UN envoy says Myanmar army chief must be tried for genocide
Iran Press TV
Fri Jan 25, 2019 02:49PM
The United Nations (UN)'s envoy for Myanmar says the country's army chief should be prosecuted for committing genocide against minority Rohingya Muslims, many of whom have now fled but face repatriation to the Buddhist-majority state.
"Min Aung Hlaing (the Myanmarese military's commander-in-chief) and others should be held accountable for genocide in Rakhine [State] and for crimes against humanity and war crimes in other parts of Myanmar," Yanghee Lee, the UN's special rapporteur on human rights in Myanmar, said in an interview conducted with Reuters earlier but published on Friday.
She did not clarify who the others were. Myanmar's de facto ruler, Nobel Peace laureate Aung San Suu Kyi, has been mostly exempt from Western criticism despite effectively condoning the violence against the Rohingya.
Lee gave the interview on a recent trip to Thailand and Bangladesh, where she met officials and Rohingya refugees, who started fleeing Myanmar's western Rakhine State after coordinated, state-sponsored violence began against them in November 2016.
In August last year, a UN fact-finding mission concluded Myanmar's military had carried out "genocide" and other gross rights violations against the Rohingya Muslims.
Lee was appointed to investigate the matter. Min Aung Hlaing, the Myanmarese military chief, has retained his position despite the UN findings and massive international furor, while Lee has been barred from the country.
The violence against the Rohingya – carried out by military soldiers and Buddhist mobs – intensified in August 2017. Thousands of Muslims were killed, and more than 700,000 others survived only by fleeing to neighboring Bangladesh, where they are now living in overcrowded refugee camps in dire humanitarian conditions.
In October 2018, Bangladeshi and Myanmarese government officials announced that they had struck a "very concrete" repatriation deal for the return of the Rohingya Muslims. The refugees, and rights activists, however, fear that violence awaits them back home.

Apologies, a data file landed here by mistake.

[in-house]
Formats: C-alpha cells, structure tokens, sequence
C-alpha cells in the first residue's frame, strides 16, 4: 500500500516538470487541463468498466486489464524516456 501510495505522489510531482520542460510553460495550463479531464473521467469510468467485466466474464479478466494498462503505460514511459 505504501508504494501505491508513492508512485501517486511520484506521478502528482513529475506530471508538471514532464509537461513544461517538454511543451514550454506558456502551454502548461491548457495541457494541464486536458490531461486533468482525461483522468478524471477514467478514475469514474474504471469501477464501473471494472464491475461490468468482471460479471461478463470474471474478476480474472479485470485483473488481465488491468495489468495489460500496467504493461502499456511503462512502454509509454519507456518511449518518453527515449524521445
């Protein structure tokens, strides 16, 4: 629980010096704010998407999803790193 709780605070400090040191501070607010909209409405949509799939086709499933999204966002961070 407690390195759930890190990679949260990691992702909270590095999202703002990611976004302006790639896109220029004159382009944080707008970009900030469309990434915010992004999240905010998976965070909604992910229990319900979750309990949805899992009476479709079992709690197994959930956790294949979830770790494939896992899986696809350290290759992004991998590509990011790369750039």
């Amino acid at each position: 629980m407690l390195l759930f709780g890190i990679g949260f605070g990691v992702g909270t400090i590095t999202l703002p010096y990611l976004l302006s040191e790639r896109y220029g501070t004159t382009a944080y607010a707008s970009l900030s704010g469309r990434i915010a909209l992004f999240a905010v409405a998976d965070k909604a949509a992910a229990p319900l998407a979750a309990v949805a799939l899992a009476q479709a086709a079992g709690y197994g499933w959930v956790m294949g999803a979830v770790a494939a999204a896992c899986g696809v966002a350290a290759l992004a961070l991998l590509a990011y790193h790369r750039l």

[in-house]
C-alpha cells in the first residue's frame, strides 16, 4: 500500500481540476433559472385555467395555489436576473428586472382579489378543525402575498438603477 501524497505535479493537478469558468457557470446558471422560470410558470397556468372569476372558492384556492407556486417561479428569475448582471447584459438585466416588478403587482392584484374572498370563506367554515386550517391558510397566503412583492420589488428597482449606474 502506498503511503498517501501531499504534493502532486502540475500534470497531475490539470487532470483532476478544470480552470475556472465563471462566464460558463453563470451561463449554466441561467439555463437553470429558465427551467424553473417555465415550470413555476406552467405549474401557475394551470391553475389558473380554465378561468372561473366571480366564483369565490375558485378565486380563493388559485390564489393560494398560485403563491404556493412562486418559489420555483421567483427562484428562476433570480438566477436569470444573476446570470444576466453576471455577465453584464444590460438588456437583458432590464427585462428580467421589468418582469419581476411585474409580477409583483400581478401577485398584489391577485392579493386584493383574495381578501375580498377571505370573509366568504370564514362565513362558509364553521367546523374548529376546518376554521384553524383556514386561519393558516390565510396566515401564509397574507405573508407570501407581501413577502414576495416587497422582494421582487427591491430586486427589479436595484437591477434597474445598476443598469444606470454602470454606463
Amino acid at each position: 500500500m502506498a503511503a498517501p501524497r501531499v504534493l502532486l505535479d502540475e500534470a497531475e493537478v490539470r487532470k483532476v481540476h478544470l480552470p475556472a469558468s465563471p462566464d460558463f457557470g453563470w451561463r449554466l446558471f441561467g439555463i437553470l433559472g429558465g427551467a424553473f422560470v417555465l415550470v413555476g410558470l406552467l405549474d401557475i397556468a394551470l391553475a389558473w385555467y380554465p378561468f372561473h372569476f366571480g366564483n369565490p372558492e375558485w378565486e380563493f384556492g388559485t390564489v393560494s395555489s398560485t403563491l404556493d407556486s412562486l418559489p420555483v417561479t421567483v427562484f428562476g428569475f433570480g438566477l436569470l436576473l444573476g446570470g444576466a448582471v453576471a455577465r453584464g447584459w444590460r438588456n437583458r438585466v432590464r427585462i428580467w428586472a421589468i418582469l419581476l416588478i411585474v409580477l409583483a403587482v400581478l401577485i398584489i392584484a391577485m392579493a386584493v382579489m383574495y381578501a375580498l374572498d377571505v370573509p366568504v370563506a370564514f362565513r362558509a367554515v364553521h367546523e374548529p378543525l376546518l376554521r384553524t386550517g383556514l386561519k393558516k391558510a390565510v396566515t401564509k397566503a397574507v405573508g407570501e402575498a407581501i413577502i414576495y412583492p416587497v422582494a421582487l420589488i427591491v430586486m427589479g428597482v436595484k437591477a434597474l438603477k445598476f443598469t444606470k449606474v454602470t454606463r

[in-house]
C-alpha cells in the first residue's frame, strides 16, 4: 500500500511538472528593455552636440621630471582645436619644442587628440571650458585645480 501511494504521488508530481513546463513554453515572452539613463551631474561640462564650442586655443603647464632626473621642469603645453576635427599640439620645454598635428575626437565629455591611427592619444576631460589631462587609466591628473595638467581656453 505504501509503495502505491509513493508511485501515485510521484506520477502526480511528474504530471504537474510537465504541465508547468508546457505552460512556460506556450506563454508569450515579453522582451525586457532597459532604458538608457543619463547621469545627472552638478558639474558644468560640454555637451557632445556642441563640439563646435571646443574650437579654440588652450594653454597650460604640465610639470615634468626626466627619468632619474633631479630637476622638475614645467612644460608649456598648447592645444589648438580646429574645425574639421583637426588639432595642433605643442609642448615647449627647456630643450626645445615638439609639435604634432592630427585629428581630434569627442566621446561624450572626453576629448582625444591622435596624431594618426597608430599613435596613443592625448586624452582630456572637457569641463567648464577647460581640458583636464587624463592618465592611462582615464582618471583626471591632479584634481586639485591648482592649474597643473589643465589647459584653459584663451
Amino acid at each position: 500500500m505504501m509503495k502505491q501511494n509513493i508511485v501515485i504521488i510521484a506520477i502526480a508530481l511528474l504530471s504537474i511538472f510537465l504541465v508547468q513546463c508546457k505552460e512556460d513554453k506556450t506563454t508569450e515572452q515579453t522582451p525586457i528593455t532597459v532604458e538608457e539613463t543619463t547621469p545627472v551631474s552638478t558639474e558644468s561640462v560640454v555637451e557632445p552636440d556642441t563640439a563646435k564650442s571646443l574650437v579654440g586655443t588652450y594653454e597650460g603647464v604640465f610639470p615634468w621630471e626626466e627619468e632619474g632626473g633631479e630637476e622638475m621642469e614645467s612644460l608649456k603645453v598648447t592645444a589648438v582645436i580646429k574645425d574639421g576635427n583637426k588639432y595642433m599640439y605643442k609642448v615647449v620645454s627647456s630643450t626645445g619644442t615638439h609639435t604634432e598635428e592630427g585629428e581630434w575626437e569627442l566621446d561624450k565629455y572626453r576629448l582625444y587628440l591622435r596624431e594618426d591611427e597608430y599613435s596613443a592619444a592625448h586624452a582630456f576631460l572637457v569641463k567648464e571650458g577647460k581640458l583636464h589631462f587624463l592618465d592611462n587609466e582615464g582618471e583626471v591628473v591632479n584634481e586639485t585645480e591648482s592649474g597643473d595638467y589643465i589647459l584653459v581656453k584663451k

In her interview, Lee effectively confirmed those concerns.
"For any repatriation to happen... the perpetrators must be held to account, because sending the refugees back with no accountability is going to really exacerbate or prolong the horrific situation in Myanmar," she said. "And then we'll see another cycle of expulsion again."
In September 2018, the International Criminal Court opened a preliminary probe into the Myanmarese military's crimes against members of the Rohingya Muslim minority group.
Myanmar has said it "absolutely rejects" ICC jurisdiction. The country is not a signatory to the ICC's founding statute, but judges have ruled that the court still has jurisdiction over any alleged crimes against the Rohingya, as Bangladesh – where the Rohingya have taken shelter – is an ICC member.
'A great disappointment'
Lee said Myanmarese authorities had turned down her latest request to visit the country.
"They responded and reminded me that they had asked the Human Rights Council to replace me so they cannot engage with me," she said.
She also denounced as a "great disappointment" the country's human rights record.
The Rohingya Muslims, who have lived in Myanmar for generations, are denied citizenship and are branded illegal emigrants from Bangladesh, which likewise denies them citizenship. Before coordinated violence began in late 2016, they had already faced persecution for years.
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